Why would anyone want to lose control?
When we live in a world that teaches us–
that encourages us–to gain mastery over every part of our lives.
With self-help sections of bookstores and libraries bursting with guidance.
And every one around us offering advice on how to fix our lives to perfection.
No one tells us how to free ourselves from our own constraints.
From our own judgements and reprisal.
No one wants us to be untethered and careless.
We fit in best when we match the routines surrounding us.
When we follow the rules of order created by others.
I know because I constantly battle to free myself creatively. To take risks. To be bold.
And to journey into an unknown that is both terrifying and exhilarating.
Perhaps it’s harder because I do love order. I love to have my things easy to find. In great condition and useful.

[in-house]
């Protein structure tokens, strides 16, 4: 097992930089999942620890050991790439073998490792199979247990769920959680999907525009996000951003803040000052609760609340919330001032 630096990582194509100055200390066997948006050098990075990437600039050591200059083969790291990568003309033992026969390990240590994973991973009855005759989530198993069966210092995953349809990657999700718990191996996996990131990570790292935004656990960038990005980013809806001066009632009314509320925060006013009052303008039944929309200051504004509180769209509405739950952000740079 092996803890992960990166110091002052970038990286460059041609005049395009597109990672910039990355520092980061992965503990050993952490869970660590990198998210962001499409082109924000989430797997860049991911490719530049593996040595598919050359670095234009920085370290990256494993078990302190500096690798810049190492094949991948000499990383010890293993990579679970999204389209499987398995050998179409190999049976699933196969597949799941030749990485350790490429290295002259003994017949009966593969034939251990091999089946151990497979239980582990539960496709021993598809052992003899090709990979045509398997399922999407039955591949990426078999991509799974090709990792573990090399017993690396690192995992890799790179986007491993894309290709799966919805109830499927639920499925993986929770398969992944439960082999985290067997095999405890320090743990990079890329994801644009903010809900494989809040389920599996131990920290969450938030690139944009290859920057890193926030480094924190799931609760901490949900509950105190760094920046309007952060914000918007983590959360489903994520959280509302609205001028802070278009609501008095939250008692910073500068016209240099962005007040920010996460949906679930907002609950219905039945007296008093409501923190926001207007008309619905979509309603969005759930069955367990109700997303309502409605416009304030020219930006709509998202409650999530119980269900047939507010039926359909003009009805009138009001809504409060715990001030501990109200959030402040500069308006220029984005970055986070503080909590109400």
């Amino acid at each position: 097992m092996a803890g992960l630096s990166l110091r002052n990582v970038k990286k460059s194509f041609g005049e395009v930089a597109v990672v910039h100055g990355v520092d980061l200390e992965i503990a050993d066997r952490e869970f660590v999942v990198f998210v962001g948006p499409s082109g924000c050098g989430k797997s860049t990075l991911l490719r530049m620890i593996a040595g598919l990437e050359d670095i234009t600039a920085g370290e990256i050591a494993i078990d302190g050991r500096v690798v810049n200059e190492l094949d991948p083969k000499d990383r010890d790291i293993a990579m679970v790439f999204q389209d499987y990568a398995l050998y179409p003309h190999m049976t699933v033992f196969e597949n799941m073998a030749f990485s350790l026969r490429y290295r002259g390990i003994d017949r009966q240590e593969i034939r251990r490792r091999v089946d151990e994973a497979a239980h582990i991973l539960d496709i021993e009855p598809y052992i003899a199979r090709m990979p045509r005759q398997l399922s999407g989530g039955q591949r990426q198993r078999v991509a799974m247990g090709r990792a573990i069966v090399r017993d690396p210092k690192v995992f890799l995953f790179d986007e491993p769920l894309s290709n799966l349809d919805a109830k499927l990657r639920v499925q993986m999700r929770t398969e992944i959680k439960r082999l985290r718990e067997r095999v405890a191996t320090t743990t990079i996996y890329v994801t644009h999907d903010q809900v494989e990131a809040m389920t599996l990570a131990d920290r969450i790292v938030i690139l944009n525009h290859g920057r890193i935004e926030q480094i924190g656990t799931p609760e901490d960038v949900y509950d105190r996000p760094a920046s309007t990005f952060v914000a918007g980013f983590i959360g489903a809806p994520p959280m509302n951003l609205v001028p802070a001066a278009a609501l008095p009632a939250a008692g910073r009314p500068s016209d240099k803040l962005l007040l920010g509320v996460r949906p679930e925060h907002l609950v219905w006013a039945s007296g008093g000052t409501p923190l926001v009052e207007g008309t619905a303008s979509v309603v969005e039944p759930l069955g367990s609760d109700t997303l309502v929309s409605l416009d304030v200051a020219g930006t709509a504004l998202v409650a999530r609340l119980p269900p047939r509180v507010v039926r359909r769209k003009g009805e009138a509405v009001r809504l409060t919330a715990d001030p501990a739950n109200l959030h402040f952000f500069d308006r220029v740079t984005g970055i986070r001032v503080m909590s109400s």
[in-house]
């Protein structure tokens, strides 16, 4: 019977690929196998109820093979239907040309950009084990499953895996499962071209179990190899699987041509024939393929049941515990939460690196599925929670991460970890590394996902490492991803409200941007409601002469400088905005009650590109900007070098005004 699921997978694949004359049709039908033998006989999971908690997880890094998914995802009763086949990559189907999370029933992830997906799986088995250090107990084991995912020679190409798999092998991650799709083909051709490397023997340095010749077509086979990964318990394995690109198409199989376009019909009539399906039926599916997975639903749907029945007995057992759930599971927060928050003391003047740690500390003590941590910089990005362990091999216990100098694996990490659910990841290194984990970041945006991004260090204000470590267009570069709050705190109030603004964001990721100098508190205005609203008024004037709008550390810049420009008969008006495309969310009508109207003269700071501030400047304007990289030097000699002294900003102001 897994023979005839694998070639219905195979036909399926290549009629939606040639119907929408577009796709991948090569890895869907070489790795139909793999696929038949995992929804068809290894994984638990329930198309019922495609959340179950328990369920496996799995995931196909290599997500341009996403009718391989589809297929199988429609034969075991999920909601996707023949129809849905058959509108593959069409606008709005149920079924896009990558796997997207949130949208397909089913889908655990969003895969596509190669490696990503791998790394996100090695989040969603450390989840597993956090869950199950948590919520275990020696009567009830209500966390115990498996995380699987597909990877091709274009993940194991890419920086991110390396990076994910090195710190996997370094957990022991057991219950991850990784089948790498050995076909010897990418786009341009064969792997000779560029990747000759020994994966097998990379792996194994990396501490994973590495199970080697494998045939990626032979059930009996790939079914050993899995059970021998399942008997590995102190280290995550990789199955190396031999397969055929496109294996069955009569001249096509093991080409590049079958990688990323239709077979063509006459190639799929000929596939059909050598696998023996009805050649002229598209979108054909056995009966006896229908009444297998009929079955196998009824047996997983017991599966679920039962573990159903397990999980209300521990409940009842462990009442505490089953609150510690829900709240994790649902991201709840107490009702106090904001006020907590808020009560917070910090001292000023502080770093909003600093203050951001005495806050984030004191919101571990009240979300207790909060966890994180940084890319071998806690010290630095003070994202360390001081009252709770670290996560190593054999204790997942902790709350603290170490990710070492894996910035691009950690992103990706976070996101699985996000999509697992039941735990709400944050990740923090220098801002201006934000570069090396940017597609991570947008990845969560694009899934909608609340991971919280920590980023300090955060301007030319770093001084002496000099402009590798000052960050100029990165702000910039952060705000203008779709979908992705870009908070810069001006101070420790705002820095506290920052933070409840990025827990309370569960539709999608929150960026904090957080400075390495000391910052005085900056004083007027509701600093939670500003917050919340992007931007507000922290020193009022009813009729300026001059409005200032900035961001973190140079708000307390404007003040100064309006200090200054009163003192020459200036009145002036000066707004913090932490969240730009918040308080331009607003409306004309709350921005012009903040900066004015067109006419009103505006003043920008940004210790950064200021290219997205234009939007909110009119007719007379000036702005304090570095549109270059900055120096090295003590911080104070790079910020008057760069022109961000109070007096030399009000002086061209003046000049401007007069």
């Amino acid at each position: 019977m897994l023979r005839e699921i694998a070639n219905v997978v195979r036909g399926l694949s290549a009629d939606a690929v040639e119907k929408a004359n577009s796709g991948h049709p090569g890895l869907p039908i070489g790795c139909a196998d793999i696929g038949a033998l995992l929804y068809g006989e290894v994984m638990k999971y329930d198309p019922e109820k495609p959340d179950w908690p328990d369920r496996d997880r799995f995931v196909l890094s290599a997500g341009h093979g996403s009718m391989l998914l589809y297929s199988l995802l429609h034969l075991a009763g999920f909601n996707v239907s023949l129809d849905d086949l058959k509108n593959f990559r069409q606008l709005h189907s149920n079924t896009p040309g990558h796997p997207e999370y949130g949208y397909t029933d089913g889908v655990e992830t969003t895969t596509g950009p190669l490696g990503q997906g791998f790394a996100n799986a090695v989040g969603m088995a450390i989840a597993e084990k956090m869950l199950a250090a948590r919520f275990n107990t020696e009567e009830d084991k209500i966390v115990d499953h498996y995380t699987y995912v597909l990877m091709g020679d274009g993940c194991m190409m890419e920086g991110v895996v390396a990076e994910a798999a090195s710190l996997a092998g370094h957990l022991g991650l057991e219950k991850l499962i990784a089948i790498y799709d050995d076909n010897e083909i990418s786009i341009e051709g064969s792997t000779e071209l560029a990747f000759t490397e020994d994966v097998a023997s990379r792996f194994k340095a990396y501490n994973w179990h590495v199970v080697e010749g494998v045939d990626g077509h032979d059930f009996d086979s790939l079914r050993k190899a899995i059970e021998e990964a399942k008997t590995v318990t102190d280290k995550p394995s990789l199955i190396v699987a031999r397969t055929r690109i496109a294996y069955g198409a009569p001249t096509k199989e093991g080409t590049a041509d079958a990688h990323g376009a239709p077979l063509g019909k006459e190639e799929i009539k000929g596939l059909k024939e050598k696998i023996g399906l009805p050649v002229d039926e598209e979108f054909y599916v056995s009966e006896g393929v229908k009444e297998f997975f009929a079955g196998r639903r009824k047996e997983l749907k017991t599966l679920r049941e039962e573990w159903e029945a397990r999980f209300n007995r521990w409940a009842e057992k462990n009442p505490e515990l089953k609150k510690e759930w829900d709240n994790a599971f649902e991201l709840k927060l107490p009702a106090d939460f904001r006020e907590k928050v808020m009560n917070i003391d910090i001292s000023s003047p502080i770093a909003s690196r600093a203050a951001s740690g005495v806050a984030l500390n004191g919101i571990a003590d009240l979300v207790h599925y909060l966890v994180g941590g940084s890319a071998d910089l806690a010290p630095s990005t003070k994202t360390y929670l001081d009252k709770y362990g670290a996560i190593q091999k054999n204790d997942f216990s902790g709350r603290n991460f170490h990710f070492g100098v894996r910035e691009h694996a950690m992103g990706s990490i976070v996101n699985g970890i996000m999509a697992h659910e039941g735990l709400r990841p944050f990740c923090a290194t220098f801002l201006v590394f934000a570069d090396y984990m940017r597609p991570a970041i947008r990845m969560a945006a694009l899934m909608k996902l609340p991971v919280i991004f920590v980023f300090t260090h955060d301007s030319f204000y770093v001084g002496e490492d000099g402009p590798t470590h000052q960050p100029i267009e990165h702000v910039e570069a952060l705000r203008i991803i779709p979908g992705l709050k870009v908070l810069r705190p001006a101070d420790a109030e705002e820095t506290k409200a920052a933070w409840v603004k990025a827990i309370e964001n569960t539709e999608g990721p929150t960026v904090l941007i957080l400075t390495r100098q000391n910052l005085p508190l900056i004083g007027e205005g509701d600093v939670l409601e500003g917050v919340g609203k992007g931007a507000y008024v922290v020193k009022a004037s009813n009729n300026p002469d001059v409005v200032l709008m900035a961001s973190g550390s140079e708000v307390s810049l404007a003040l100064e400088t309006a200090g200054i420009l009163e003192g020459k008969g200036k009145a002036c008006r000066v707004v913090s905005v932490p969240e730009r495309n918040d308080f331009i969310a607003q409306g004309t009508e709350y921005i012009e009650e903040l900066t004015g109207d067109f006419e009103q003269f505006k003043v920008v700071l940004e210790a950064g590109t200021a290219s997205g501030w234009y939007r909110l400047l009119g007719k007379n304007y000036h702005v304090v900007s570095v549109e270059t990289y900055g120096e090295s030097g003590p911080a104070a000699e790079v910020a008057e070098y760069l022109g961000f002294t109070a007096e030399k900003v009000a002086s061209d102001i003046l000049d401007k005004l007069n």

I enjoy feeling in control. I am proud in my mastery of daily living. And I also do enjoy the recognition from others.
But wanting organization cannot be the same as freeing your soul to enjoy the best of life.
Or is it?
Right now I desire to feel the truth of nature. Of my nature. The recklessness of losing myself in time and space.
Without worry. Without regret. Without guilt.
Where others let go of their expectations of me so I may discover my own uniqueness. My own truth. The harmony of my soul with life.
I am on a journey and haven’t yet arrived.
I am not ready to unpack my bags and stay put.
I seek new frontiers of experience. New vistas to challenge the creativity that lies, buried in the recesses of my soul.